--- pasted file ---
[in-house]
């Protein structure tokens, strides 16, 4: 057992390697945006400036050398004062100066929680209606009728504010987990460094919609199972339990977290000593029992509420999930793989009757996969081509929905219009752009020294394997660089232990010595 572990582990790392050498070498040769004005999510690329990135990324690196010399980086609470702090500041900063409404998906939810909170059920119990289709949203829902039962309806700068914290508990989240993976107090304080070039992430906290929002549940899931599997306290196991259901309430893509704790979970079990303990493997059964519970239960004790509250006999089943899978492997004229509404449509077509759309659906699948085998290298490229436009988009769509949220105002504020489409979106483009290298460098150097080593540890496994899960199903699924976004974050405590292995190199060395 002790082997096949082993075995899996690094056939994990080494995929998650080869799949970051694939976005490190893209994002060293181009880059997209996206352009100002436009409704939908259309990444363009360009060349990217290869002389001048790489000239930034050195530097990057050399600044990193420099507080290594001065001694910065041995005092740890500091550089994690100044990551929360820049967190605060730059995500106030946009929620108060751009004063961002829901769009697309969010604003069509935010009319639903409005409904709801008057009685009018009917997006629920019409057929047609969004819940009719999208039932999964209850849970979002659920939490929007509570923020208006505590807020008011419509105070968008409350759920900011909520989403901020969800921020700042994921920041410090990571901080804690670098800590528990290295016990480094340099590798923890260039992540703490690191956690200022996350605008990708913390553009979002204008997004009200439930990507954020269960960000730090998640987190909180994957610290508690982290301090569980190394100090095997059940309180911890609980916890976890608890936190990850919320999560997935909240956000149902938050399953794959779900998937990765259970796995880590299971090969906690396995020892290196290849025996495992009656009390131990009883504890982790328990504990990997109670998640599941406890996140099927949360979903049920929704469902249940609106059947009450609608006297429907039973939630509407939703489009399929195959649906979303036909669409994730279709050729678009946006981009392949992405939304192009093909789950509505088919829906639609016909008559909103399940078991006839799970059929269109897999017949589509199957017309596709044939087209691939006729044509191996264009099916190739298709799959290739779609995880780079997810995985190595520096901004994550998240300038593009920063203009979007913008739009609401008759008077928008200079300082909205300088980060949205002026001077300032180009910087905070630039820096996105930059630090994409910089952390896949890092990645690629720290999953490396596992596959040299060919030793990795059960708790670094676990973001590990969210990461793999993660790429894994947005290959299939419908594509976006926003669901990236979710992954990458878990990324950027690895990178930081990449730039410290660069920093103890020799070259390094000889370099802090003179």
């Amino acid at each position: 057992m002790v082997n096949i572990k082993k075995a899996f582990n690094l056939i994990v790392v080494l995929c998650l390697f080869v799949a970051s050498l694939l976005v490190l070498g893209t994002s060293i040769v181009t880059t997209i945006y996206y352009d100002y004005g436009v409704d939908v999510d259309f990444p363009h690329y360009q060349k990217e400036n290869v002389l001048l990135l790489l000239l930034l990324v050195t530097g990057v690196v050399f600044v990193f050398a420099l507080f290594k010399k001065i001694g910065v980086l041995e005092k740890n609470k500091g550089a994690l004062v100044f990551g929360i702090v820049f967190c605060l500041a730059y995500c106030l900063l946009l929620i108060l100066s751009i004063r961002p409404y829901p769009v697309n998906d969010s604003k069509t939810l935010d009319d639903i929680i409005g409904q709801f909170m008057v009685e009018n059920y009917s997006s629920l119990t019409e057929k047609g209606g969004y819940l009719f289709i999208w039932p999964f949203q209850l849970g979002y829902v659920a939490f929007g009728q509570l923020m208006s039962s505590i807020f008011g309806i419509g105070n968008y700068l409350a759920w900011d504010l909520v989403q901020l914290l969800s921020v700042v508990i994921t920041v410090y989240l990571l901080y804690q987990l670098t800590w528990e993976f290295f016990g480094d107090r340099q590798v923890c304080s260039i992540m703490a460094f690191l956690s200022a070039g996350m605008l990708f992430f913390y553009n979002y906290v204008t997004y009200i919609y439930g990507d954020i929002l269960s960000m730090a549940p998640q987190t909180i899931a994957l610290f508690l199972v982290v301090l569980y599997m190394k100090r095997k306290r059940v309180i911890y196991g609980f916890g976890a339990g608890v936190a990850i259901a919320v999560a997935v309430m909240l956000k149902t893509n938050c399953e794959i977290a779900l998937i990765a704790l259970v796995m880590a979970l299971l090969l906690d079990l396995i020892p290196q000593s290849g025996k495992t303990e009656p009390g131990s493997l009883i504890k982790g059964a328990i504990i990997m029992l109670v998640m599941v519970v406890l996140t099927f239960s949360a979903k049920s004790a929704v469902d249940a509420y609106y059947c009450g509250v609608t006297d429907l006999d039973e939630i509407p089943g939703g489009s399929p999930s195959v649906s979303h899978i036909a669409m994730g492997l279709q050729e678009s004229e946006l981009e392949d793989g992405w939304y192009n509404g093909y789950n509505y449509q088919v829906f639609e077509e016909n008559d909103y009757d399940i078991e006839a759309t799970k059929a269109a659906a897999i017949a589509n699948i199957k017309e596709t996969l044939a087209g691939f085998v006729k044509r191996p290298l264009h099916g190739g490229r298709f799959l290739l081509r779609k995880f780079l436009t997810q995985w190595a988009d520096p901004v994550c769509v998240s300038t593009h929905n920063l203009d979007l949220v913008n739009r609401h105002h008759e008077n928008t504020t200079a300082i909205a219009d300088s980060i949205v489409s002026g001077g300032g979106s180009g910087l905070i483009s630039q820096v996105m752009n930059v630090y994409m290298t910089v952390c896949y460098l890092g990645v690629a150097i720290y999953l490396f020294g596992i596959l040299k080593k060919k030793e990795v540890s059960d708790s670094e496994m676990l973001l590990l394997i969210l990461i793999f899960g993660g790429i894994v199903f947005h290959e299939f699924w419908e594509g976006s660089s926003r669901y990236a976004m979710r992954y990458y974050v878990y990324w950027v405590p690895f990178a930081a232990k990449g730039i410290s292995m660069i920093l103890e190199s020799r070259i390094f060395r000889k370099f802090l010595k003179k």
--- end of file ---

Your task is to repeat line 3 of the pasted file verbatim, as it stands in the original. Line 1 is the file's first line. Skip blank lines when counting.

């Amino acid at each position: 057992m002790v082997n096949i572990k082993k075995a899996f582990n690094l056939i994990v790392v080494l995929c998650l390697f080869v799949a970051s050498l694939l976005v490190l070498g893209t994002s060293i040769v181009t880059t997209i945006y996206y352009d100002y004005g436009v409704d939908v999510d259309f990444p363009h690329y360009q060349k990217e400036n290869v002389l001048l990135l790489l000239l930034l990324v050195t530097g990057v690196v050399f600044v990193f050398a420099l507080f290594k010399k001065i001694g910065v980086l041995e005092k740890n609470k500091g550089a994690l004062v100044f990551g929360i702090v820049f967190c605060l500041a730059y995500c106030l900063l946009l929620i108060l100066s751009i004063r961002p409404y829901p769009v697309n998906d969010s604003k069509t939810l935010d009319d639903i929680i409005g409904q709801f909170m008057v009685e009018n059920y009917s997006s629920l119990t019409e057929k047609g209606g969004y819940l009719f289709i999208w039932p999964f949203q209850l849970g979002y829902v659920a939490f929007g009728q509570l923020m208006s039962s505590i807020f008011g309806i419509g105070n968008y700068l409350a759920w900011d504010l909520v989403q901020l914290l969800s921020v700042v508990i994921t920041v410090y989240l990571l901080y804690q987990l670098t800590w528990e993976f290295f016990g480094d107090r340099q590798v923890c304080s260039i992540m703490a460094f690191l956690s200022a070039g996350m605008l990708f992430f913390y553009n979002y906290v204008t997004y009200i919609y439930g990507d954020i929002l269960s960000m730090a549940p998640q987190t909180i899931a994957l610290f508690l199972v982290v301090l569980y599997m190394k100090r095997k306290r059940v309180i911890y196991g609980f916890g976890a339990g608890v936190a990850i259901a919320v999560a997935v309430m909240l956000k149902t893509n938050c399953e794959i977290a779900l998937i990765a704790l259970v796995m880590a979970l299971l090969l906690d079990l396995i020892p290196q000593s290849g025996k495992t303990e009656p009390g131990s493997l009883i504890k982790g059964a328990i504990i990997m029992l109670v998640m599941v519970v406890l996140t099927f239960s949360a979903k049920s004790a929704v469902d249940a509420y609106y059947c009450g509250v609608t006297d429907l006999d039973e939630i509407p089943g939703g489009s399929p999930s195959v649906s979303h899978i036909a669409m994730g492997l279709q050729e678009s004229e946006l981009e392949d793989g992405w939304y192009n509404g093909y789950n509505y449509q088919v829906f639609e077509e016909n008559d909103y009757d399940i078991e006839a759309t799970k059929a269109a659906a897999i017949a589509n699948i199957k017309e596709t996969l044939a087209g691939f085998v006729k044509r191996p290298l264009h099916g190739g490229r298709f799959l290739l081509r779609k995880f780079l436009t997810q995985w190595a988009d520096p901004v994550c769509v998240s300038t593009h929905n920063l203009d979007l949220v913008n739009r609401h105002h008759e008077n928008t504020t200079a300082i909205a219009d300088s980060i949205v489409s002026g001077g300032g979106s180009g910087l905070i483009s630039q820096v996105m752009n930059v630090y994409m290298t910089v952390c896949y460098l890092g990645v690629a150097i720290y999953l490396f020294g596992i596959l040299k080593k060919k030793e990795v540890s059960d708790s670094e496994m676990l973001l590990l394997i969210l990461i793999f899960g993660g790429i894994v199903f947005h290959e299939f699924w419908e594509g976006s660089s926003r669901y990236a976004m979710r992954y990458y974050v878990y990324w950027v405590p690895f990178a930081a232990k990449g730039i410290s292995m660069i920093l103890e190199s020799r070259i390094f060395r000889k370099f802090l010595k003179k």